Journey to the Homeland: Germany and Ukraine
North Dakota State University Libraries Tours
15 May 2001
Best regards from Chisinau, the capitol of the Republic of Moldova.
Just a note to let you know that all is well after arriving in Chisinau
on Monday afternoon, 14 May, from Vienna, Austria. I was greeted
by Leonid and Valentina Zerr. We visited the offices for Hoffnung,
the local German ethnic center in Chisinau to review the library
materials and meet local Germans. There is an emphasis here to study
the German language, culture, and history. It was challenging but
very interesting to speak in the German language and to explain
the story of the Dakotas' Germans from Russia. I was pleased that
many could understand the German language. I told them of the large
gathering of the Germans from Russia, the Bundestreffen,
which will take place on 2 June, at Stuttgart.
Some of the Germans here at the Hoffnung center told of the difficult
life of their ancestors who were sent to Siberia, Russia. After
the singing and greetings, persons introduced themselves including
the German villages of their ancestors. These included the Crimea,
Volga, Caucasus, and Odessa regions in southern Ukraine, Volhynia,
and Siberia. It was interesting to hear the village names of Glueckstal,
Franzfeld, Grossliebental and others. I was most impressed with
the warmth of the Moldovan hospitality.
Today I will visit a local bookstore for historical books and maps
and a textile shop, as well as the local church where the Germans
attend. On Wednesday, 16 May, I will travel by auto to Tiraspol,
Trans-Dniestr region, Moldova, to meet the Moser family and the
German community there.
More from Tiraspol, Moldova,
Michael M. Miller
17 May 2001
Tiraspol, Trans-Dniestr, Moldova
I am now in Tiraspol from 16-18 May. I travel on to Novosamarka
(former German village of Sofiental), near the Glueckstal District
villages and will stay there four nights with the Pratchuk family.
We will visit and photograph in the nearby villages including Marienberg.
On Thursday, 17 May, here in Tiraspol it was a busy day which included
a visit to the museum where I saw a very important publication of
the German colonists written in the Russian language. I also visited
the official state archives where I saw some valuable documents
of donated items from a Volga German family.
Teachers and students gathered at the Faculty of History of Tiraspol
University, where I spoke in English with a translator. This was
most interesting and a number of questions were asked. They are
interested to learn how they can locate additional materials for
research. I encouraged them to review websites, if possible, which
can be quite challenging in this city. I was presented with a book
of the history of Tiraspol and I presented to the university, maps
of the former German villages.
Finally, we drove to the nearby city of Bendery where we met with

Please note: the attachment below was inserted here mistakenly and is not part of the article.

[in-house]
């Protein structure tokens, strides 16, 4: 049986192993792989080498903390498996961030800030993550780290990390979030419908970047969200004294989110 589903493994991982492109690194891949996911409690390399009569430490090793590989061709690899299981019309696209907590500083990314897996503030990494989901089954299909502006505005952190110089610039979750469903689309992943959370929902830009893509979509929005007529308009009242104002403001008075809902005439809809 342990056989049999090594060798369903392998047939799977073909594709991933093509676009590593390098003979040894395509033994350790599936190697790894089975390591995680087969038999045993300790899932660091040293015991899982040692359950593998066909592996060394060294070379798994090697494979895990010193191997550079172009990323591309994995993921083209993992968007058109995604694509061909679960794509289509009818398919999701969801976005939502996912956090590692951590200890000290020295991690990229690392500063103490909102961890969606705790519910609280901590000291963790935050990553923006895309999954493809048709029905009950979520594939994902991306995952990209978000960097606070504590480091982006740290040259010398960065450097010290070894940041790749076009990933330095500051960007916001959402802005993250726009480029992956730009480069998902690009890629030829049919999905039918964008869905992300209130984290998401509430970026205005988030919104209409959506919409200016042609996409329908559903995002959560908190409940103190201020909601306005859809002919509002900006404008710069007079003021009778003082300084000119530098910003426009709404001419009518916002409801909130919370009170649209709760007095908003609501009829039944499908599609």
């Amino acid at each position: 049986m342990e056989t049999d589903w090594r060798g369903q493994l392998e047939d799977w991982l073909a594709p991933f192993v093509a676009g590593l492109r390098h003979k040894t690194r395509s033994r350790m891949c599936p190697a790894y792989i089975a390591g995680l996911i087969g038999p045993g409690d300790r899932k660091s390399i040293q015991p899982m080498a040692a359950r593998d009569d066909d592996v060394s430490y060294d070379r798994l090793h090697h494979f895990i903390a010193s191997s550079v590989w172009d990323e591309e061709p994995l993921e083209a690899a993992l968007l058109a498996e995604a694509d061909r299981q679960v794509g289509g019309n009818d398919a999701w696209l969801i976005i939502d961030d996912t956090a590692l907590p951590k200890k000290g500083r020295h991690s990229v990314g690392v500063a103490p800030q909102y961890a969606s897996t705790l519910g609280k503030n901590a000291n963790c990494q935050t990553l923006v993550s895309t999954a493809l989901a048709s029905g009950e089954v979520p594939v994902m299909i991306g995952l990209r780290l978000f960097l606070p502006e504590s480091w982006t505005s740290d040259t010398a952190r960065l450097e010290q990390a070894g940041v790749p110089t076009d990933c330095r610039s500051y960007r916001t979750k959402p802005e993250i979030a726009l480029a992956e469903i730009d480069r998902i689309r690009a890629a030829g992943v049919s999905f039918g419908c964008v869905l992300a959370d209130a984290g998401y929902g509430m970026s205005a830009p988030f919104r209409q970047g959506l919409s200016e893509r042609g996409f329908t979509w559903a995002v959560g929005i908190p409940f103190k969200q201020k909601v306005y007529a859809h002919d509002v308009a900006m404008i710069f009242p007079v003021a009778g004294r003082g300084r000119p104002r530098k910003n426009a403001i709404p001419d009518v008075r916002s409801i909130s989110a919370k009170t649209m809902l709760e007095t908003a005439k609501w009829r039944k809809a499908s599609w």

the local German group. They were meeting for the first time in
their new room, whose $20 rent is paid monthly by the German government.
Here I met persons of Volhynian, Black Sea, Crimean, and Volga German
ancestry. Most interesting was Josef who was born in Mannheim, Kutschurgan
District, now living in Tiraspol. He spoke German well, the dialect
he learned in Mannheim in his youth before being sent to the Ural
Mountain region of Russia. He has a son who lives in Philadelphia,
Pennsylvania. This German group is very interested to receive maps
and other items since this is the first year they've been organized
as a group with contacts to the Hoffnung group in Chisinau. The
German group in Tiraspol was formed 10 years ago.
Josef told me that he makes $50 a month, and when he retires in
three years, he can expect to receive a pension the equivalent of
$10 US per month. The older generation expressed what great difficulty
it is to live in these times. Josef mentioned that his daughter
and her two children live at Saratov on the Volga where life is
also very difficult. If it were not for the son in Philadephia who
married an American, the family would be in great financial difficulty
both in Tiraspol and in Saratov. I wondered about the other people
attending this meeting here in Bendery who are not receiving help.
But the people are most friendly and were pleased to visit with
me in a German dialect similar to what they speak here in Tiraspol
and Bendery. The visit with the Germans at Bendery was truly a rewarding
and unforgettable experience.
My next message will come from an internet cafe in Odessa on 22
or 23 May, upon the arrival of our Journey to the Homeland Tour
Greetings from Tiraspol, Moldova,
Michael M. Miller
22 May 2001
Hello from the Internet Cafe in Odessa, Ukraine, near the Chorne
More Hotel. I wait for the arrival of the Journey to the Homeland
Tour group on Wednesday afternoon, 23 May, on Austrian Airlines
from Vienna, Austria. We will be in Odessa until 30 May, and then
fly to Stuttgart, Germany.
Briefly, here is where I visited from 18-22 May 2001:
On 18 May, I traveled from Tiraspol, Trans-Dniestr Region, Moldova,
with Pavel Pratchuk and Dr. Sergey Yelizarov to the Glueckstal District
villages. We visited and photographed the villages of Glueckstal,
Bergdorf and Neudorf. I had a chance to visit with the mayor of